Cover: Why People Don’t Trust Government, from Harvard University PressCover: Why People Don’t Trust Government in PAPERBACK

Why People Don’t Trust Government

Add to Cart

Product Details

PAPERBACK

$38.00 • £30.95 • €34.00

ISBN 9780674940574

Publication Date: 10/05/1997

Short

352 pages

6-1/8 x 9-1/4 inches

37 illustrations, 21 tables

World

Related Subjects

Confidence in American government has been declining for three decades. Three-quarters of Americans said they trusted the Federal government to do the right thing in 1964. Today, only a quarter do. Why the decline? Is this mistrust a healthy reflection of America’s long-lasting skepticism of a strong state? Is mistrust a problem for the future of governance?

Bringing together essays by leading Harvard scholars, this book explores the roots of mistrust. It first examines government’s current scope, its actual performance, and citizens’ perceptions of its performance. It then assesses many possible explanations that have been offered for the decline of trust, including the end of the Cold War, elevated expectations following World War II, a weakened economy, the effects of globalization, resentment over political scandals, and incompetence of bureaucrats. The book clarifies thinking about the sources of public disaffection.

Mistrust, the contributors find, is largely unrelated to national economic conditions, to challenges of a global economy, to the Cold War, or to bumbling bureaucrats and venal politicians. Rather, they show that the most likely culprits are all around us—an interacting blend of cultural and political conflicts stirred by an increasingly corrosive news media.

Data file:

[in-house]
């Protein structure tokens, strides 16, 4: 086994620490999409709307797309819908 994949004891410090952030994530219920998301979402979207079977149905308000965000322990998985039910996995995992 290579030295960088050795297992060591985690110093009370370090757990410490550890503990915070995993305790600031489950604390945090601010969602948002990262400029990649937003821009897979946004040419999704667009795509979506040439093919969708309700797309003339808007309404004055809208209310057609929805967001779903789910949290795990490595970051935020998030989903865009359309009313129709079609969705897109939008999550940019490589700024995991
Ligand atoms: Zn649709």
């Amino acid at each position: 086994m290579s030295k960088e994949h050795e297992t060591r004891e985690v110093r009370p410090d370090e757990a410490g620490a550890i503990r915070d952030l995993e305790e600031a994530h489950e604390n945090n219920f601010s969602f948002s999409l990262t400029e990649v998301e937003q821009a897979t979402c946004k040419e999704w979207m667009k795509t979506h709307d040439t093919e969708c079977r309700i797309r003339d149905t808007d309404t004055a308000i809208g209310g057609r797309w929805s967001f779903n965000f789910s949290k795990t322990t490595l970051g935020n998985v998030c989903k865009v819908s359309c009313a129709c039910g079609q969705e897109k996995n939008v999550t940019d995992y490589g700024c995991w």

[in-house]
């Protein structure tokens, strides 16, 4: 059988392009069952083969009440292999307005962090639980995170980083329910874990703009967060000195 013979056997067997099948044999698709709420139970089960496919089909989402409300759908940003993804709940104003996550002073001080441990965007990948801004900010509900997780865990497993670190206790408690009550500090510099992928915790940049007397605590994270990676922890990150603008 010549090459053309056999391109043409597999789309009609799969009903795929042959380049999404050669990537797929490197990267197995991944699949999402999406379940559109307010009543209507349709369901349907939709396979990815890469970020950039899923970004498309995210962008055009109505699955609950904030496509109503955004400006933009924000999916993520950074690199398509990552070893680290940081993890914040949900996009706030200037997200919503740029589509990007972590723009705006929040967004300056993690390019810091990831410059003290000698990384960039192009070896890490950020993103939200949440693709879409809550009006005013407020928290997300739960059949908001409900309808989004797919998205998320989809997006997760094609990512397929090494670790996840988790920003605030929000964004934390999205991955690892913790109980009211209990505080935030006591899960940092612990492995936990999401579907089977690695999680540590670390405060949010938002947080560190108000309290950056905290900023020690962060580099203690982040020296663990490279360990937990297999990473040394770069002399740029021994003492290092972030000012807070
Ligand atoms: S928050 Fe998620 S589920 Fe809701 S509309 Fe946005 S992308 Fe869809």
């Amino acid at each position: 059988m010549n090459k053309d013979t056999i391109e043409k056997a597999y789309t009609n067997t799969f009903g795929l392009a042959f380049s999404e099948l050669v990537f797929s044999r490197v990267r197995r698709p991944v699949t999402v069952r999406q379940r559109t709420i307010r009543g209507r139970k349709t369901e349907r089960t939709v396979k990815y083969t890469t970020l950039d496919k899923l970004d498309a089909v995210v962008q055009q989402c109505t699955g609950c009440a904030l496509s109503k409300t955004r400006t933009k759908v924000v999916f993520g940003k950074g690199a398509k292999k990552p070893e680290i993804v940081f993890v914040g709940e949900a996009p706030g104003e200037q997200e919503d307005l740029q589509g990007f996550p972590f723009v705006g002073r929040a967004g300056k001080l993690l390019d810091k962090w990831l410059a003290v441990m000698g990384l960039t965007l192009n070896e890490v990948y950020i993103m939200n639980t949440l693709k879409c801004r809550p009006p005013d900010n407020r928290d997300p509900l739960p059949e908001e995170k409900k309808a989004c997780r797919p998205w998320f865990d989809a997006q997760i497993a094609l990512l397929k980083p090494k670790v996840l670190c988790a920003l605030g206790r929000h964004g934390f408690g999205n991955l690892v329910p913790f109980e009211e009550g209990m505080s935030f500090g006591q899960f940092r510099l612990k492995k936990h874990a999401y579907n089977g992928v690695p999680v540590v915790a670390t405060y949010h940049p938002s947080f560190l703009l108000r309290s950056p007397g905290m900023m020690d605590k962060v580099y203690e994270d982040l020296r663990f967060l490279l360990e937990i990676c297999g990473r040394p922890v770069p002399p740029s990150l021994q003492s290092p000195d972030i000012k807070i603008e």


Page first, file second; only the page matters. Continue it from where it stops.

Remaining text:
Awards & Accolades

  • A Choice Outstanding Academic Title of 1997
Metternich: Strategist and Visionary, by Wolfram Siemann, translated by Daniel Steuer, from Harvard University Press

Recent News

From Our Blog

Photo of Lucia Jacobs as a child sitting next to Oaky

How to Plant a Forest

For this week’s University Press Week Blog Tour, Lucia Jacobs offers us a glimpse of environmental stewardship as seen through the activities of the ubiquitous squirrel, a species native to the Americas, Africa, and Eurasia from the Eocene Epoch onward. Lucia Jacobs is Professor of Psychology and Neuroscience at the

‘manifold glories of classical Greek and Latin’

The digital Loeb Classical Library (loebclassics.com) extends the founding mission of James Loeb with an interconnected, fully searchable, perpetually growing virtual library of all that is important in Greek and Latin literature.